His book, The Thirteen American Arguments, was published by Random House in 2008 and was a national best seller. The paperback edition of the book, published in 2009, went to new printings in 2010 and is available in major bookstores or on Amazon.com. He is the winner of numerous awards, including the Alumni Award from his professional alma mater, the Columbia Journalism School; an American Bar Association "Silver Gavel" Award; a New York Press Association "Headliner's Award; and Fineman's work helped Newsweek win three National Magazine Awards. In May 2011 he was awarded an honorary Doctorate in Humane Letters by Colgate University, his college alma mater.
A Phi Beta Kappa graduate of Colgate, Fineman earned an M.S from Columbia and a J.D. law degree from the University of Louisville in 1980 during his years as a reporter with The Courier-Journal in Kentucky. He won a Watson Traveling Fellowship while at Colgate and a Pulitzer Traveling Fellowship at Columbia.
HERS Summer Institutes have earned sterling reputations for expanding horizons, providing exposure to new and exciting ideas, fostering enduring mentoring relationships and preparing women for institutional leadership roles.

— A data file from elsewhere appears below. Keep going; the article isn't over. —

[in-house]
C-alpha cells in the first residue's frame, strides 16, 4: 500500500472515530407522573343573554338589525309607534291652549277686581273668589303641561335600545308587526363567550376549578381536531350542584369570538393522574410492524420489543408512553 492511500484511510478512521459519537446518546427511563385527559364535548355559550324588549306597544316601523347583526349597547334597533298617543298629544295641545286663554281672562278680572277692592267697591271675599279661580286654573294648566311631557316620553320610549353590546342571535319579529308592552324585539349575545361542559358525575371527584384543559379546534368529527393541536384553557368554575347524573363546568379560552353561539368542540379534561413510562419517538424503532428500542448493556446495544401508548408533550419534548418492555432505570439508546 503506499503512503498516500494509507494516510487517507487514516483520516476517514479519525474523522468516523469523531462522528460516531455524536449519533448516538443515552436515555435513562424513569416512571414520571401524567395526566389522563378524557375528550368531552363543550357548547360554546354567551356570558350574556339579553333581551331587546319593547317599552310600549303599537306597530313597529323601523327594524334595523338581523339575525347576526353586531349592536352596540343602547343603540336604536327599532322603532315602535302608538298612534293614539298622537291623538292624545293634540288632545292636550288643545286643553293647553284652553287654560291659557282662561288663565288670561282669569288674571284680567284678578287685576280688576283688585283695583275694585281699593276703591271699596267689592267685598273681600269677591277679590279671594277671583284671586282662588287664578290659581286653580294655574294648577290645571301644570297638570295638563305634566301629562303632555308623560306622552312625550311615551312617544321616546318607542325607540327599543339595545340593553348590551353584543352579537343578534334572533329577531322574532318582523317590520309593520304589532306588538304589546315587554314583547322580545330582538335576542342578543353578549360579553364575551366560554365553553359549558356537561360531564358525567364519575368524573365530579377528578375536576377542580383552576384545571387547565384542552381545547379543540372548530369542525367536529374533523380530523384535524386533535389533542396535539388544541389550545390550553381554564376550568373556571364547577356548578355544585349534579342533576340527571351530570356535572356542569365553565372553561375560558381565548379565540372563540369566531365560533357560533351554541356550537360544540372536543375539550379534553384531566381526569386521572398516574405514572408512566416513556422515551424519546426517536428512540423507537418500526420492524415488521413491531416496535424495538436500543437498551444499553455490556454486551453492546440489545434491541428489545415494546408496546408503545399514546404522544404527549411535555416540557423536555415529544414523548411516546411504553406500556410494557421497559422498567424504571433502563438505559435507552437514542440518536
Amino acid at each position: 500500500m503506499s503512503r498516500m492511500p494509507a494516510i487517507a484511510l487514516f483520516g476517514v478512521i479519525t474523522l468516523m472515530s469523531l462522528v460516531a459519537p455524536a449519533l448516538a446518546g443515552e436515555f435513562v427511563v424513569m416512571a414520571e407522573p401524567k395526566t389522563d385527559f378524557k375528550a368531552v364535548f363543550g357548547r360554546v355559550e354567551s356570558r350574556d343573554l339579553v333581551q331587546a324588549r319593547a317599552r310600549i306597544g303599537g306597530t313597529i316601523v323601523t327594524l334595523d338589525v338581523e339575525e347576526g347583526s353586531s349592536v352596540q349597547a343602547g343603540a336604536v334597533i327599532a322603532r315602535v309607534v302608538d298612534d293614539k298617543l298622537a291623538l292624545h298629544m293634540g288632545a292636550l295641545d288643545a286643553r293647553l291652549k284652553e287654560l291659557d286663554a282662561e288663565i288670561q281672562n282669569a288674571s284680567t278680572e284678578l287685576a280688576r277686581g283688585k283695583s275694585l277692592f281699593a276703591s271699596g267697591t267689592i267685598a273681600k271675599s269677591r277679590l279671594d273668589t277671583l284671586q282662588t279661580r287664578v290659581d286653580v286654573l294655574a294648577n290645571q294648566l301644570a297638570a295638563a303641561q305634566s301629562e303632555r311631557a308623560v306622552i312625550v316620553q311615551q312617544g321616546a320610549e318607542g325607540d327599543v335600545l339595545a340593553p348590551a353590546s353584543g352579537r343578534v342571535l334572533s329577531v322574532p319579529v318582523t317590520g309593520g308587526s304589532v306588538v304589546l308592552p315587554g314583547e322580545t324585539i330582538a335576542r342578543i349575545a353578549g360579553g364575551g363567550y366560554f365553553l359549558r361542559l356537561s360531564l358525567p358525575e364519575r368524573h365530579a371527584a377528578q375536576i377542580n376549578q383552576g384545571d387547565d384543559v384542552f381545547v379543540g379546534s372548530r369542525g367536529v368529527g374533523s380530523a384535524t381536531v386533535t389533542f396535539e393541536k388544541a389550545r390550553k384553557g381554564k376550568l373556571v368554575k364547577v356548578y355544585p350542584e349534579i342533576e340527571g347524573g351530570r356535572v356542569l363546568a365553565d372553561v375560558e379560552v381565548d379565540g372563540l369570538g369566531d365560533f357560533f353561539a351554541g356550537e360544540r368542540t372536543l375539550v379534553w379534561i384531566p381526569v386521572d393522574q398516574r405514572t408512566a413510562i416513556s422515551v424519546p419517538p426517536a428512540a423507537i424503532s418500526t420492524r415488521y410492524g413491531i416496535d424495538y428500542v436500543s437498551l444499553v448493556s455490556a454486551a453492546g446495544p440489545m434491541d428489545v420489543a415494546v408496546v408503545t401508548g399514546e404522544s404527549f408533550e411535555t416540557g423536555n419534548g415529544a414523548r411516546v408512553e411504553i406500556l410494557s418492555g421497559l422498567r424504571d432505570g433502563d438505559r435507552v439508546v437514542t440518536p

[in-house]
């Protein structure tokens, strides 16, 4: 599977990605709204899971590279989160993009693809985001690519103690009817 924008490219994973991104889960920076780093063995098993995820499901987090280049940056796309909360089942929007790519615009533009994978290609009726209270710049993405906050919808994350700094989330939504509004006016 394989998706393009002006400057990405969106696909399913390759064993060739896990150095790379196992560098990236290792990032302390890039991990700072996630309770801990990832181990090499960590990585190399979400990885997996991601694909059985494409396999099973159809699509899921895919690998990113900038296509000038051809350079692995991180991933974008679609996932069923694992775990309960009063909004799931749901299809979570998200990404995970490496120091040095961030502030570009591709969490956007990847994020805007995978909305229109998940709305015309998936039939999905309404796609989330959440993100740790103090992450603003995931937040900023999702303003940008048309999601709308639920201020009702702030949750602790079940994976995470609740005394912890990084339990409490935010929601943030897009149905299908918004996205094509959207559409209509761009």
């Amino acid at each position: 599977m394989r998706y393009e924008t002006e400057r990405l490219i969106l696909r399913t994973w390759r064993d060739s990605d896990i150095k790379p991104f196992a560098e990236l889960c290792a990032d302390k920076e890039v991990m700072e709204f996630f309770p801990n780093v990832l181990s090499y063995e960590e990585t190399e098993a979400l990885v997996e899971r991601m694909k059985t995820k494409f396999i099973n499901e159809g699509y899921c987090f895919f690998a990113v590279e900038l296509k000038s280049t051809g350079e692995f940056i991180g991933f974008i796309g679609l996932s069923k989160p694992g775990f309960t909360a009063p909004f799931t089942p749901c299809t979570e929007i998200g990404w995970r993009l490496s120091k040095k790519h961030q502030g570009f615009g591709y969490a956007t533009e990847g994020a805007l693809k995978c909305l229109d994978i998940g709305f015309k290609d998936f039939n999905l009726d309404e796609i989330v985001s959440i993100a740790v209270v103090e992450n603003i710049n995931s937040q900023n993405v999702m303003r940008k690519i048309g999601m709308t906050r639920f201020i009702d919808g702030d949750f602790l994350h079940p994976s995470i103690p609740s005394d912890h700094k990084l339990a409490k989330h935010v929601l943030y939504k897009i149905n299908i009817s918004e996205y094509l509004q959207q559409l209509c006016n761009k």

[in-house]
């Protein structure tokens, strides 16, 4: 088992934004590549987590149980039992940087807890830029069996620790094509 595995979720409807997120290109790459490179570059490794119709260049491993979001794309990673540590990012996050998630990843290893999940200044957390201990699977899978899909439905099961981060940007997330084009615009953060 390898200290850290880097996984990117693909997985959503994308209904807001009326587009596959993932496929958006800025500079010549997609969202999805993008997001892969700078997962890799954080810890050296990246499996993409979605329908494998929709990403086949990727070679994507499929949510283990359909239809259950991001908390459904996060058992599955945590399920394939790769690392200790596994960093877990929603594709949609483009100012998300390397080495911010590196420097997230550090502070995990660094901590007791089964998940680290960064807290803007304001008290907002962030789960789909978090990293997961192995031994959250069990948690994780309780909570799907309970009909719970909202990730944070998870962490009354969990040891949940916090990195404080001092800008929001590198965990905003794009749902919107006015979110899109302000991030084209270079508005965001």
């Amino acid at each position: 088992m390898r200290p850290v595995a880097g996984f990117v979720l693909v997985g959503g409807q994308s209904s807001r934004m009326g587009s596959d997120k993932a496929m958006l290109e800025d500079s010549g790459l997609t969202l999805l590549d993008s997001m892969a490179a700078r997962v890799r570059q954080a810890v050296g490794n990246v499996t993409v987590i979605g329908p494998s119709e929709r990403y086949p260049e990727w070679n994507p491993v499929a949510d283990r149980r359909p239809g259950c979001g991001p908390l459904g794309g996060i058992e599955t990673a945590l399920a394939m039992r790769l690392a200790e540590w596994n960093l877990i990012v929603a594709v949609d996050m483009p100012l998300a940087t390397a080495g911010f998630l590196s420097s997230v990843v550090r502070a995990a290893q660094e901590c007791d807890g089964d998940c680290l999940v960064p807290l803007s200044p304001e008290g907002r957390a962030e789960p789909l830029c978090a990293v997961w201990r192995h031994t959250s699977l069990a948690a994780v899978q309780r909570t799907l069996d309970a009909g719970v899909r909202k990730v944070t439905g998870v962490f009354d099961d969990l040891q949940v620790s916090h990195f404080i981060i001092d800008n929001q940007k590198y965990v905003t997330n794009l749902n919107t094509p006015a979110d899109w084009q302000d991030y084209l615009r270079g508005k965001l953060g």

Please join us in congratulating Enid on this prestigious honor.
"It's a humbling experience," Overly said of being the first woman elected to leadership. "I am looking forward to uniting our caucus and maintaining our majority through 2014 and beyond."
It is with sadness that we acknowledge the passing of Professor Emeritus Nathan S. Lord, who died on January 1 at his home in Louisville at the age of 82. Professor Lord was a native of Louisville and resident of the Highlands for the past 45 years. He graduated from Harvard College and the University of Virginia School of Law. He served on active duty as a First Lieutenant in the U.S. Air Force during the Korean War. He was admitted to the Kentucky Bar Association in 1957 and practiced law at Middleton, Seelbach, Wolford, Willis & Cochran in Louisville until 1962. From 1962-63 he clerked for the Honorable Roy Shelbourne of the U.S. District Court for the Western District of Kentucky. In 1963 he joined the faculty of the Brandeis School of Law and spent the next 33 years here, retiring in 1996. During that time he mentored a generation of law students. He drafted amendments both to the Kentucky Revised Statutes that resulted in Louisville-area land developers installing sanitary sewers that were eventually assumed by the Metropolitan Sewer District and to the Kentucky Constitution dealing with the judicial department of government and with financial provisions for state and local governments. Professor Lord is survived by his wife and two sons.